- Beach services – Recently, I’ve heard that more and more travelers are tipping staff on the beach, including the people working at the beach towel station and the people who clean the seaweed off the beach each day. 20 pesos per day is more than enough for towel service, while a one-time tip of 100 pesos is generous if you notice the same person raking the beach near your sun chair each day.
If you upgraded your all-inclusive package to include dedicated butler service, the tips for your personal butler would not be included in the 3500 pesos I mentioned at the start of this guide. Plan to tip your butler 500 to 1000 pesos per day, depending on how much service you request from them.
Tipping for Transportation At An All-Inclusive Resort
- Airport shuttle driver – If your transfer was included as part of a package tour, tip 100 pesos for solo travelers or 200 pesos for couples and families. Tip the same on your way to the all-inclusive resort and on the way back to the airport. If you organized a private transfer, 200 pesos per vehicle is appropriate.
- Luggage porters – Tip 20 to 30 pesos per bag.
- Golf cart drivers – If your resort is so big that you need to get around by shuttle, tip 20 pesos per trip.
- Tour guides – For a short excursion (an hour or two) tip 100 pesos per person. For a full-day excursion, tip 200 pesos to the guide and 100 to the driver.
Tipping Etiquette at All-Inclusive Resorts
There’s nothing more cringe than a tourist throwing one-dollar bills around a resort and acting like they’re a hot shot. Actually, there is something worse… guests who don’t tip at all because that’s not how it’s done in their home country. If you don’t want to tip, either stay home or work with a travel agent to find a resort with a no-tipping policy. For example, Sandals resorts charge more up front and include tips for staff in the rate you pay.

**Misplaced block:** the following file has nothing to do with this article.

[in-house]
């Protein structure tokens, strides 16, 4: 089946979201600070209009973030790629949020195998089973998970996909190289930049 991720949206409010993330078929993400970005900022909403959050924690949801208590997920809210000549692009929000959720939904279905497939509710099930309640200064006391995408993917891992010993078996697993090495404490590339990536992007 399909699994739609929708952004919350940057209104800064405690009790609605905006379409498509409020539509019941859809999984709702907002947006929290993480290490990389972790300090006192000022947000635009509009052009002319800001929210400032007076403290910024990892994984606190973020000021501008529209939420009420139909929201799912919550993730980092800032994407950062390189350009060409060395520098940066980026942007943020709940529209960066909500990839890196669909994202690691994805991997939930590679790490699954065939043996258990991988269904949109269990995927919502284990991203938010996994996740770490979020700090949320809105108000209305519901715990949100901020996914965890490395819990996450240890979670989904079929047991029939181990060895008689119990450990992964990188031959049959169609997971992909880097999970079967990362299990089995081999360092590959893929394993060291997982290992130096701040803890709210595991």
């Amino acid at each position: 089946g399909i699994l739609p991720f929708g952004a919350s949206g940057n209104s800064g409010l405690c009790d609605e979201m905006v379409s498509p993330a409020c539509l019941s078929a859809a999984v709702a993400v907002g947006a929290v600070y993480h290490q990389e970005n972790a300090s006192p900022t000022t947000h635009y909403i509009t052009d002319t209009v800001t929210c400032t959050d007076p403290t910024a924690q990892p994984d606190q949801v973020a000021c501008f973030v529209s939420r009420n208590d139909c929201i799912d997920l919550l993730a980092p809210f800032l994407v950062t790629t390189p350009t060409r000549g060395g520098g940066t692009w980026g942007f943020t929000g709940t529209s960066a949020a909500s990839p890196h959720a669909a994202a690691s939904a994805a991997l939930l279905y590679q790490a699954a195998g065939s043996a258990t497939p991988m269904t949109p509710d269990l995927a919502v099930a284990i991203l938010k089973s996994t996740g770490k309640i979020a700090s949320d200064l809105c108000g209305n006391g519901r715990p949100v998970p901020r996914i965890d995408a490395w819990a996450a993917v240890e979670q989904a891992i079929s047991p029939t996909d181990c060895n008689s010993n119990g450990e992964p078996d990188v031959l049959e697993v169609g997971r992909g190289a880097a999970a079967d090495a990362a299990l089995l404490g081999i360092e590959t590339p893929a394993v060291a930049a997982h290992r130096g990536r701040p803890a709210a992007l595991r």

- The smallest bill in Mexico is 20 pesos, which (at press time in late 2023) is equivalent to $1.15 USD, $1.56 CAD or €1.05. Personally, I don’t tip anything smaller than a 20 peso bill, and if I have coins left at the end of my trip I will leave them with my final housekeeping tip.
- Some resorts require staff to pool all or some of their tips. Tips that go into a jar will likely be shared across all the staff working in that area for that shift, while tips that you hand directly to an employee are more likely to stay with that person. Tip pooling ensures that staff in non-customer-facing roles also benefit from gratuities.
- Carry about 350-400 pesos with you throughout the day for tipping and keep the rest in your hotel safe. Don’t flash all your cash at the same time!
- If you receive exceptional service from a staff member, a larger tip and a thank you note is appreciated… but a Google Review or TripAdvisor review mentioning them by name is often even more valuable, as it shows their employer that they’re a good representative of the resort. Some resorts even base bonuses and promotions on social media reviews.
Tipping Outside the Resort
If you choose to venture outside your resort (which I highly recommend!), you may find yourself in situations where tipping is customary or polite. Here are a few examples:
- Taxis – Typically, taxi drivers in Mexico don’t expect tips. If one provides excellent service or helps with your bags, 20 pesos is appropriate.
- Restaurants – If you’re eating outside of the resort, a tip of 10-20% of the bill is standard. However, do check the bill first to ensure that a service charge isn’t already included.
- Bars – Similar to inside the resort, 20 pesos per drink is normal.
- Grocery stores – If a young, elderly or disabled person packs your grocery bags for you, chances are good that your tip is the only payment they will receive. 1 or 2 pesos per bag is normal, but this is a nice situation to be generous.
- Gas stations – Tip 10 to 20 pesos to the person who pumps your gas.
- Tours – See above, as it’s the same for tours organized through the hotel and those you organize on your own.
Have you been to an all-inclusive resort in Mexico? What is your advice for other travelers who are nervous about tipping?
Looking for more Mexico travel tips? Start with my guide to the best destinations on Mexico’s West Coast.